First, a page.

New York Mentor Lights the Way to Hope and Healing for At-Risk Youth
It was a hot summer day in mid-July 2012, nearing 100 degrees, when two Amsterdam, New York, teens took the lives of two of their friends in a shooting provoked by an alleged robbery. The incident stunned the small community, located just northwest of Albany, and Matt Moller knew he had to do something to help his hometown. Joining forces with a few friends he’d grown up with, Matt organized a basketball tournament. The turnout was so overwhelming, the friends started the Wishful Thinking Foundation, an organization offering year-round activities to keep kids off the streets. Since its inception, Matt has made a difference by engaging thousands of youths in his community through coaching sports leagues, homework tutoring, mentorship and even helping dozens apply to college, and is today’s Daily Point of Light Award honoree. Points of Light spoke with him to learn more about his community support.
You moved away from home after college, working in several major cities. When you came back, what prompted you to commit to your community like this?
After the murders, there were a couple of city task force meetings that I went to with some with my friends. We started noticing all the youth programs that were around when I was a kid were gone. We had a huge turnout the first year of the basketball tournament, hundreds of kids showed up. After that, the school and city came back asking if we could do it again. We organized a winter basketball league for 50 kids, then started a summer basketball league. It just started snowballing, and we realized, we have something here, so we created our own nonprofit, the Wishful Thinking Foundation, which could serve as a recreational outlet for kids that filled the gaps left by school and city programs that weren’t around anymore.
You have a full-time job outside of your volunteerism. In a world where all time is precious, what inspires you to continue to give back?
The first few years, I volunteered 1500 hours annually. I was volunteering just as many hours outside of work as I was doing for work. Really, the kids I’ve met have made me want to commit. Some were labeled as “bad” kids, and to be completely honest, when I first started the organization, I was intimidated, I wasn’t sure what the kids would think about me. I didn’t know if the kids would want to participate. But when I got to know them, I realized how great these kids are. They’re funny, they’re caring, they just don’t get any privileged situation to show people how special they are. I started seeing kids that needed someone to look up to in their life, and every kid I’ve coached I’ve have a personal relationship with. Kids that have graduated, kids I’ve helped get into college. Just by laying out that platform for them, it gives me chills to think about how they’ve moved on. The “bad” kids are now student council members, or they’re volunteering for their school and giving back themselves.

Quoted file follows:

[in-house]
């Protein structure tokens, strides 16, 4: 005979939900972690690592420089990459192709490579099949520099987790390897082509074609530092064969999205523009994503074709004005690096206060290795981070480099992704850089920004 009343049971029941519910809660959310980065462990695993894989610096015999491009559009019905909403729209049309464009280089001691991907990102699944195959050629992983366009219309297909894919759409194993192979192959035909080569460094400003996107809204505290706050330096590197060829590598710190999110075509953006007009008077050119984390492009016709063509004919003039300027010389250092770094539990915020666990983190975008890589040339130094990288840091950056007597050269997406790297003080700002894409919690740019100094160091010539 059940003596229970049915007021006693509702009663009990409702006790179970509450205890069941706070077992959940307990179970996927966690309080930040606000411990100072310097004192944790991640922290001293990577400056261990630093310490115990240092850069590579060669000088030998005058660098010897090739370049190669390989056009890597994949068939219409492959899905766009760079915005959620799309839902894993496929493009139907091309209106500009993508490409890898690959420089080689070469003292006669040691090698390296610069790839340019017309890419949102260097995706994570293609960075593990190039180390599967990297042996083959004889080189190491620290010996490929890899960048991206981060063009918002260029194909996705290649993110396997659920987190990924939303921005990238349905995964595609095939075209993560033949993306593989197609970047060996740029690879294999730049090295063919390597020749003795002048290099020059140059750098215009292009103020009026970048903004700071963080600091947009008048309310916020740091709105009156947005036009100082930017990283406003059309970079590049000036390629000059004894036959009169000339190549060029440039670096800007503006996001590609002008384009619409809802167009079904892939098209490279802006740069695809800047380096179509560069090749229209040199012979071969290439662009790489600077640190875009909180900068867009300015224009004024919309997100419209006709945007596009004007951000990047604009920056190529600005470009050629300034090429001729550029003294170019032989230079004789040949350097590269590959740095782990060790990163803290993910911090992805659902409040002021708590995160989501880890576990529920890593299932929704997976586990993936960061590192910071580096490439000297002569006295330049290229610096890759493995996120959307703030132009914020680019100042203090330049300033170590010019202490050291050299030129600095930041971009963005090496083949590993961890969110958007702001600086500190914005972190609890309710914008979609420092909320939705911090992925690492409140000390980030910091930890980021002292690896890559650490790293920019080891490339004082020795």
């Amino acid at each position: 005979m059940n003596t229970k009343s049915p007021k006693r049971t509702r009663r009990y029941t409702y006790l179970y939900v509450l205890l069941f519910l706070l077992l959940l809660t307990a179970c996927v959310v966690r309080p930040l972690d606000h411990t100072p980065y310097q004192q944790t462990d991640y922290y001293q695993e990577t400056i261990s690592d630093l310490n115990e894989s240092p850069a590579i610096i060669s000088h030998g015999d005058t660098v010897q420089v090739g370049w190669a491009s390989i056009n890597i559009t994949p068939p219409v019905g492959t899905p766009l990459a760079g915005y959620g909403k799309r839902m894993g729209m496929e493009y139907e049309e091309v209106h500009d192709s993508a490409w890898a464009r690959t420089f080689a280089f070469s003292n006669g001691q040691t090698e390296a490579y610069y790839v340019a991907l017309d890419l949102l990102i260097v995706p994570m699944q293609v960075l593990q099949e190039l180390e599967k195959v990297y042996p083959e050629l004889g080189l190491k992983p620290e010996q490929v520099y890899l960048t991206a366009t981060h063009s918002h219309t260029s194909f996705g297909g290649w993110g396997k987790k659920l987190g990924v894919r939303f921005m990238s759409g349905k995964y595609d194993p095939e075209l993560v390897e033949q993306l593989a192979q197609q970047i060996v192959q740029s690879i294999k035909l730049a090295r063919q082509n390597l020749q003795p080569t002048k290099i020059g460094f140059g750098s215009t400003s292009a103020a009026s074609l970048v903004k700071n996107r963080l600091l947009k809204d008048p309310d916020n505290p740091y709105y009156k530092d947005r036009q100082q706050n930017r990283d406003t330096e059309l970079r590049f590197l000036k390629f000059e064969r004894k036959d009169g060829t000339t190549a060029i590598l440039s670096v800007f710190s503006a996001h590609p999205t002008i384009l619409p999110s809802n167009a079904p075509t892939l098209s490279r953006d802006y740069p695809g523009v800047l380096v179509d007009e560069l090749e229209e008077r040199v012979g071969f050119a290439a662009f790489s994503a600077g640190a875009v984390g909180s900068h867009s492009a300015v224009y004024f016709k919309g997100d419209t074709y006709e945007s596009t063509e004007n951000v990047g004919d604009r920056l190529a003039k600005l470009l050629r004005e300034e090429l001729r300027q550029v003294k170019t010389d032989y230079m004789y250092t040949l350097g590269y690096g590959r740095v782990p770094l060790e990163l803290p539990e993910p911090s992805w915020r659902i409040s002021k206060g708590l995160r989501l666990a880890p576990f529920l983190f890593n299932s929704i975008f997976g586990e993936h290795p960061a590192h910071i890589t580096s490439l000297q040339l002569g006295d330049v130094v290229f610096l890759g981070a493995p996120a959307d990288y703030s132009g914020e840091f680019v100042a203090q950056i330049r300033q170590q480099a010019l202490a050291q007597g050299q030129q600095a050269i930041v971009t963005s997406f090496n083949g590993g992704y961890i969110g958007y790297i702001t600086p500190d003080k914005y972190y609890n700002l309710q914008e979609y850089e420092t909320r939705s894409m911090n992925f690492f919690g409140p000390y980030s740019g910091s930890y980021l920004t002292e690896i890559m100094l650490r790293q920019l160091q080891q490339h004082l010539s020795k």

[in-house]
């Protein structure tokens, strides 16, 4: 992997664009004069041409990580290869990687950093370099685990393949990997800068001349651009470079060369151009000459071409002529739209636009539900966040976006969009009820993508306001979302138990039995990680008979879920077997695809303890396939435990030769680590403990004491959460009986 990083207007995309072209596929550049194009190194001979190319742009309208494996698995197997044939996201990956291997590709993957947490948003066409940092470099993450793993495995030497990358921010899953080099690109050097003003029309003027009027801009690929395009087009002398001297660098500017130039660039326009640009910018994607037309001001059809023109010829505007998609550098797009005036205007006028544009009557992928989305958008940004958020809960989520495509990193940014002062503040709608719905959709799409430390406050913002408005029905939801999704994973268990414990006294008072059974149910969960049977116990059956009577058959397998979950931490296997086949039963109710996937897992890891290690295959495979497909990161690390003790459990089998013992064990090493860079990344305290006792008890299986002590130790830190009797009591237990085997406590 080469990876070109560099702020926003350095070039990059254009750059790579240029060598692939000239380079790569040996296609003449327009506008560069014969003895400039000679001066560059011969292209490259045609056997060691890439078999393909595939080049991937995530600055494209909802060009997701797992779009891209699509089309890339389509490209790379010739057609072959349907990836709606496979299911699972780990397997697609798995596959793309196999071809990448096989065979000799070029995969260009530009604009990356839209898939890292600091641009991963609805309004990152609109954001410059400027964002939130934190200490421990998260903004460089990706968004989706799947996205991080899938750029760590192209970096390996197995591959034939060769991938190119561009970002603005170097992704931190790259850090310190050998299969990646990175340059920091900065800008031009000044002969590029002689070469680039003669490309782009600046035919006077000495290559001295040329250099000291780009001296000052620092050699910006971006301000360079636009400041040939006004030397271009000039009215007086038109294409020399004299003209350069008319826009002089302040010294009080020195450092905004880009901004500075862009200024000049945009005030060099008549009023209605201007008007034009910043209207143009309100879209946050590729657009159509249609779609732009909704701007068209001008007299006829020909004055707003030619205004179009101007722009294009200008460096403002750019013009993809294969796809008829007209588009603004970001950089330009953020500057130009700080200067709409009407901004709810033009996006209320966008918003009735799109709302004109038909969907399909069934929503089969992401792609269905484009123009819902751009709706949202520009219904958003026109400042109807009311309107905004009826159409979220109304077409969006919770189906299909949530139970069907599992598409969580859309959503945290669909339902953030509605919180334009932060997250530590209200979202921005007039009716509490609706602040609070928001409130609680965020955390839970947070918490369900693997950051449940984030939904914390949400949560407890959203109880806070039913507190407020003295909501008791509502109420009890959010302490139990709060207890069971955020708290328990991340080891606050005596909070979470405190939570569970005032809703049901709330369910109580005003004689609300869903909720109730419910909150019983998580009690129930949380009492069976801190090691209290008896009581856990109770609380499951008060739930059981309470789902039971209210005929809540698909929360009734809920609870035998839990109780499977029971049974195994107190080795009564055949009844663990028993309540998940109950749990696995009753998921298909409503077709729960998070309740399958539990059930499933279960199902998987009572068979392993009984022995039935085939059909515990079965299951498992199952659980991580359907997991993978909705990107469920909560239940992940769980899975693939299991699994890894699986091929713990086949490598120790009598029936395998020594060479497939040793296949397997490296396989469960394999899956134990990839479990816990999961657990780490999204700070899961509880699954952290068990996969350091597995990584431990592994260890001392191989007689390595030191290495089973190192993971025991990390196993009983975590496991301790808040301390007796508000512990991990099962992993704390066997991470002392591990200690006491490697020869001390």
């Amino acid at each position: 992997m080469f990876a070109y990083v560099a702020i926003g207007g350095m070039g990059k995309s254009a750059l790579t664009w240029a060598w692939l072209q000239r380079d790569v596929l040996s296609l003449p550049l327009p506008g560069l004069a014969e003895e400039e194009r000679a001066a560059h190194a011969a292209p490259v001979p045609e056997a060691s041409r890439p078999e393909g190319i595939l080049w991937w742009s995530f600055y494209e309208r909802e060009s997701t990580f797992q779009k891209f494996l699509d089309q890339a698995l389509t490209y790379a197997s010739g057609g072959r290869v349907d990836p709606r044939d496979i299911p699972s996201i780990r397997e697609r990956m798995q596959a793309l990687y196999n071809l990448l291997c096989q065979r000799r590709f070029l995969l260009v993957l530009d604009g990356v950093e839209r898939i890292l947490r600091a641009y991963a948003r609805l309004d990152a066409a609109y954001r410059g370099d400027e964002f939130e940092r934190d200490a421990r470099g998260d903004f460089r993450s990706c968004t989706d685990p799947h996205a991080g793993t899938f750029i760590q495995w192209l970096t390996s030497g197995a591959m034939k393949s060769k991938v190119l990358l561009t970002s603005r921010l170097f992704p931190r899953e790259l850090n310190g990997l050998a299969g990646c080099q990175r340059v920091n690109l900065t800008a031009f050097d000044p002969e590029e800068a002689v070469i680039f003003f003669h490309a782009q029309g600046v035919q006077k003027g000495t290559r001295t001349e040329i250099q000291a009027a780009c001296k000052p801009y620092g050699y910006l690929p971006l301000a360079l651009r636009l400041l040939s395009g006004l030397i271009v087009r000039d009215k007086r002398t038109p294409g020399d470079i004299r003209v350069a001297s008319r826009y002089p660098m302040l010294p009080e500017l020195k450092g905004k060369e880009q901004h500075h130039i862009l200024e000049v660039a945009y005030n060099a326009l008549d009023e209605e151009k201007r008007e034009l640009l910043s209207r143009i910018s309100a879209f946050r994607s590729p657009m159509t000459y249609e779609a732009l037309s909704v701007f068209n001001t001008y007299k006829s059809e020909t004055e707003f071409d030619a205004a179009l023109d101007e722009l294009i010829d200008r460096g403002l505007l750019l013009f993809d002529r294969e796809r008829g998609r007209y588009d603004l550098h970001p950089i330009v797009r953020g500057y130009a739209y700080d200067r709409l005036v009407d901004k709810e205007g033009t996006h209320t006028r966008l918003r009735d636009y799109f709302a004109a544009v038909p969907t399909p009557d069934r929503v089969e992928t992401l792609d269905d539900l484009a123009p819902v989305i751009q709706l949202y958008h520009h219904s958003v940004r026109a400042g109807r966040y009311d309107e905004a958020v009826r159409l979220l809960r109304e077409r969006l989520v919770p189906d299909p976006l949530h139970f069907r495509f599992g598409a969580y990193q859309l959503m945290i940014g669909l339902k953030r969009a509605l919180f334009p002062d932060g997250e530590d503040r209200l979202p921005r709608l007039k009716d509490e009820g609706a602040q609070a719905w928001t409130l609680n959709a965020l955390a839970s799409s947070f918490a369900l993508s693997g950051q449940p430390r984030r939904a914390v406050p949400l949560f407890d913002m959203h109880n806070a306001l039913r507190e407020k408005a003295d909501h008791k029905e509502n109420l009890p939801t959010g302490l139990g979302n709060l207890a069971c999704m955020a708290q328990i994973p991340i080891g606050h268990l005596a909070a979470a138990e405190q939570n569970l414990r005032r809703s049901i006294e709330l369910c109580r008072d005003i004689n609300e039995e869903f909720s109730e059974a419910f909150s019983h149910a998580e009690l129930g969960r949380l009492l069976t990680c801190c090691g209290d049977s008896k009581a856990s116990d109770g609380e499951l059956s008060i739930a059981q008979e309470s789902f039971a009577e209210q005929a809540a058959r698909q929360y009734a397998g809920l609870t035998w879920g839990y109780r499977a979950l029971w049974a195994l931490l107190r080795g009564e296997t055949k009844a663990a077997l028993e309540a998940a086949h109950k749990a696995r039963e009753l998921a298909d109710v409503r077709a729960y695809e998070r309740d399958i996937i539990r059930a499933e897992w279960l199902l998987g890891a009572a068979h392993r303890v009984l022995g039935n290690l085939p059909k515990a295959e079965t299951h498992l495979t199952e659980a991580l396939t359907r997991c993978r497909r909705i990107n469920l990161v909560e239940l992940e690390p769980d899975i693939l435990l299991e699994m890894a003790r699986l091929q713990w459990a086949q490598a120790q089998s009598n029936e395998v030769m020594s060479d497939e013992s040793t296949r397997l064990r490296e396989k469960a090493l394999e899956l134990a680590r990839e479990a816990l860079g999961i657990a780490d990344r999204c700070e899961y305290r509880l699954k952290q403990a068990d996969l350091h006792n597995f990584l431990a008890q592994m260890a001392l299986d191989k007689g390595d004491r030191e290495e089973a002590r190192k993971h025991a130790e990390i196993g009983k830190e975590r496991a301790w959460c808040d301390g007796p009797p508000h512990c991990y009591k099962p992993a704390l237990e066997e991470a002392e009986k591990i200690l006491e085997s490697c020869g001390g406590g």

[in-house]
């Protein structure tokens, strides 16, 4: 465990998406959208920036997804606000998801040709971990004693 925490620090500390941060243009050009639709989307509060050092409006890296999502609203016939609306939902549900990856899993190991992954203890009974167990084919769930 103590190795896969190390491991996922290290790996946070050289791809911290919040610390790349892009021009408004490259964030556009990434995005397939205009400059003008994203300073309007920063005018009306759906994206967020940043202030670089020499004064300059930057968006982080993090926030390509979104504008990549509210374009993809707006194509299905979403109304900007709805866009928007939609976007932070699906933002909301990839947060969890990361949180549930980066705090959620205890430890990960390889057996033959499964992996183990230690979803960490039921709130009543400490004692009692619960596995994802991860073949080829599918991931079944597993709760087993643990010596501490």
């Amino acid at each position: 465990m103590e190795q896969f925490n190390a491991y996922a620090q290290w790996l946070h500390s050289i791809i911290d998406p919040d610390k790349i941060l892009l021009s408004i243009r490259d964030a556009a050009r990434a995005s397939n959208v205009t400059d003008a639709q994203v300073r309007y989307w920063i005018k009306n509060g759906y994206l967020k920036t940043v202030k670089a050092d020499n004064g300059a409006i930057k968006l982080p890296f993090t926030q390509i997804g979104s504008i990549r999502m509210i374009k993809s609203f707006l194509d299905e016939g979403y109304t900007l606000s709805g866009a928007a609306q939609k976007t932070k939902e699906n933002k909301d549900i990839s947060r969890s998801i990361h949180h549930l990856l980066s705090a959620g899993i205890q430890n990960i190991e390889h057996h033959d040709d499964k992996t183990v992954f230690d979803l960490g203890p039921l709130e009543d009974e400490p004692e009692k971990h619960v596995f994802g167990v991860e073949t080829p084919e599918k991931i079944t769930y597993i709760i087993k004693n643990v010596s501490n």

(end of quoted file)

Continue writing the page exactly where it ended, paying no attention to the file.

People value you. What does that mean to hear that?
I never really (volunteered) for any reward or any pat on the back, so when I hear that, that makes everything that I’ve done worth doing. Whether it’s a kid telling me he’s really glad I was able to help him make the basketball team, or something else. That’s the whole point of being a contributing society member, help thy neighbor.
You’ve made an impact in your community, but how has volunteering changed you?
Volunteering has made me a better person, and I want to make sure I set a great example for these kids. It’s hard to say, ‘I’m going to go out and do this,’ but once you do it, the rewards start coming in. It’s how this country was built, everyone helped each other and lended a hand. If people get back to that – more of these programs and volunteering, it would be more normal. Go out and give yourself back to your community.
In 10 words or less, explain what volunteering means to you.
Pay it forward and watch what happens.
How would you encourage others to give back in their own communities?
I think we all have a responsibility to give back to our communities and society. At least in my experience, when one person steps up, the program just snowballs. Lending a hand is a contagious attitude, I always tell people – if you give of yourself, and show selflessness and that you care about other people, and you’re willing to put a bunch of kids before yourself, the rewards that come back from it are tenfold than the time you put into it.
Do you want to make a difference in your community like Matt? Visit All For Good to find local volunteer opportunties.